Give a realistic time frame for your subordinate to finish the assignments.
Don’t set impossible deadlines.
Keep work hours reasonable.
Be Fair When You Assign Workloads
Try to assign workloads as fairly as you can.
Farm out duties evenly.
Take the time to see how an employee reacts when you give him added responsibilities.
Be Clear About Roles And Expectations
Each member of your team needs to know what is expected of him.
Discuss job descriptions.
Everybody must have a clear understanding of his role and how he fits into the organization.
Build On The Team’s Passion
Assign each member of your team to a job that he feels passionate about.
Do not hesitate to re-assign capable employees to positions that will make the most of their interests and abilities.
Give The Necessary Support And Back-Up Resources
Make sure that the tasks you give are not too heavy for your subordinate to carry out by himself.
If you assign a really challenging task, make sure that you have the time to mentor your employee and provide him with the support and resources he needs to be able to do the job well.
Let The Members Of Your Team Flex Their Creative And Innovative Muscles
Make sure that your team has creative projects to work on to help prevent them from burning out.
Providing creative chores promotes mental fitness.
It inspires individuals to keep their minds sharp.
Keeps them engaged and increases their motivation.
It is important for avoiding burnout.
Monitor The Work Hours Of Your Employees
If an employee spends too much or too little time doing his job, this may indicate early signs of burnout.
Signs of near-burnout include high frequency of missing work, too much overtime, and refusal to take time out for recreation or vacations.
Persuade your employees to use their vacation leaves.
Teach them the value of recreation and rest.
Keep Your Team Members Engaged
A worker appreciates his job if he feels that he is contributing something worthwhile to the organization.
Take the time to sit down with team members to help them identify their goals and how they can achieve them within the organization.
Give them frequent feedback about how they are doing.
Ask For Ideas
A worker is less likely to feel burnout if he feels a measure of control over his job.
Ask for ideas about what can be done to make the job go faster and better. Give opportunities for flextime.
Consult employees before setting deadlines.
Acknowledge Good Work
Give recognition to top performers.
Show appreciation for significant contributions.
Provide Appropriate Training, Tools, And Other Resources
Give your team the necessary training.
Set them up for success.
Give them the resources they need to accomplish work objectives effectively.
Get Inputs From Your Team Members
Where possible Consult your team before making decisions that affect their work.
When an employee feels that you consider his thoughts and feelings irrelevant even on issues closely related to his job, this is likely to affect his commitment negatively.
It may even lead to work burnout.
Keep Communication Channels Open
Show your team that they have your support.
Set meetings where they can air out their concerns and look for ways to resolve their problems.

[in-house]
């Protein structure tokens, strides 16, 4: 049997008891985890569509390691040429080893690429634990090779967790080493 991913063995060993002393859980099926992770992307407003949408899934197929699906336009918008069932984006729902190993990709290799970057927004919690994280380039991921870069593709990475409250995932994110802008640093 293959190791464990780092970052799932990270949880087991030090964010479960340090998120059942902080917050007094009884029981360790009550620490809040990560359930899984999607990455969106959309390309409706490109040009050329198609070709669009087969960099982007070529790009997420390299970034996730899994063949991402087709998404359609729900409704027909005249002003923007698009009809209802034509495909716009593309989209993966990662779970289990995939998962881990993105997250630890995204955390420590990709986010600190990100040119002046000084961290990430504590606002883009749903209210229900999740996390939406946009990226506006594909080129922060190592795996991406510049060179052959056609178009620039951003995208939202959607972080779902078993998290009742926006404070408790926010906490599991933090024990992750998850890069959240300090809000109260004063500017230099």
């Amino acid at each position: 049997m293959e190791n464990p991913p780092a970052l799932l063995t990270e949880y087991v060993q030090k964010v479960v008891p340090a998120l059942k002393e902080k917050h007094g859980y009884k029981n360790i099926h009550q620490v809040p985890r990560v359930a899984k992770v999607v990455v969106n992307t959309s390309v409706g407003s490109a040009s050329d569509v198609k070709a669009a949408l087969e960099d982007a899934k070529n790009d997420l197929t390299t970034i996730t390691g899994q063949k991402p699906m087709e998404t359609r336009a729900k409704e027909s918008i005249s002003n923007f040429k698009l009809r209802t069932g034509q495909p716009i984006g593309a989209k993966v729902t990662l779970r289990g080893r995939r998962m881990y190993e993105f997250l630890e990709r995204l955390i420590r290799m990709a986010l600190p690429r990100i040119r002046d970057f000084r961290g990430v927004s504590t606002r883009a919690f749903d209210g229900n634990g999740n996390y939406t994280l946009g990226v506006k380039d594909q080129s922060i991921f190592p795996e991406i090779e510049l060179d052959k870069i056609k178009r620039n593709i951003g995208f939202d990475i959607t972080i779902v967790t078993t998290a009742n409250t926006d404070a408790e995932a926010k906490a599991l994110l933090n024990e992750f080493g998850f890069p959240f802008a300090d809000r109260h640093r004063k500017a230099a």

Call Attention To The Importance Of wellness
Help your employees achieve a healthy work-life balance.
Let them know that you are concerned about their physical and emotional health and general wellness.
Establish health initiatives and wellness programs.
Offer subsidized gym memberships.
Organize fitness classes in the office.
Arrange for your team members to attend classes in guided meditation, yoga, and mindfulness.
It is important for your team members to feel engaged in their jobs and connected with the people they work with.
One way to achieve this is by making the effort to develop meaningful interpersonal connections within your team.
When the members of your team like one another, they tend to be happier and more productive.
They are not likely to suffer from burnout.
They are not likely to think about leaving the company.
Don’t limit your attention to the operational aspects of work.
Encourage your team members to spend time socializing with one another.
Make Your Workplace A Fun Place To Work In
When your team members look forward to coming to work every day, this will help cut the likelihood of burnout.
Teach your team members how to avoid burnout even before they feel the problem.
Be an approachable leader.
If your employees feel that you are willing to listen to them and talk them through the difficulties they face at work, they aren’t likely to feel the buildup of stress that can lead to burnout.
Teach Your Employees How To Avoid Burnout
It is important to educate your employees about this potential problem.
Give them the information that they need.
Invite a mental health professional to give a talk on the subject.
When your team members are aware of the different aspects of work burnout, they are better able to spot the early stages of burnout.
They are able to find the means to address the problem or to seek help to cope with it.
Managing burnout in the workplace is challenging.
You have to deal with a variety of factors surrounding the issue.
If you succeed at preventing your team from burning out, however, the rewards are remarkably gratifying.
Have you had a team member show signs of approaching burnout before?
How did you handle it?
Please share your experience with us!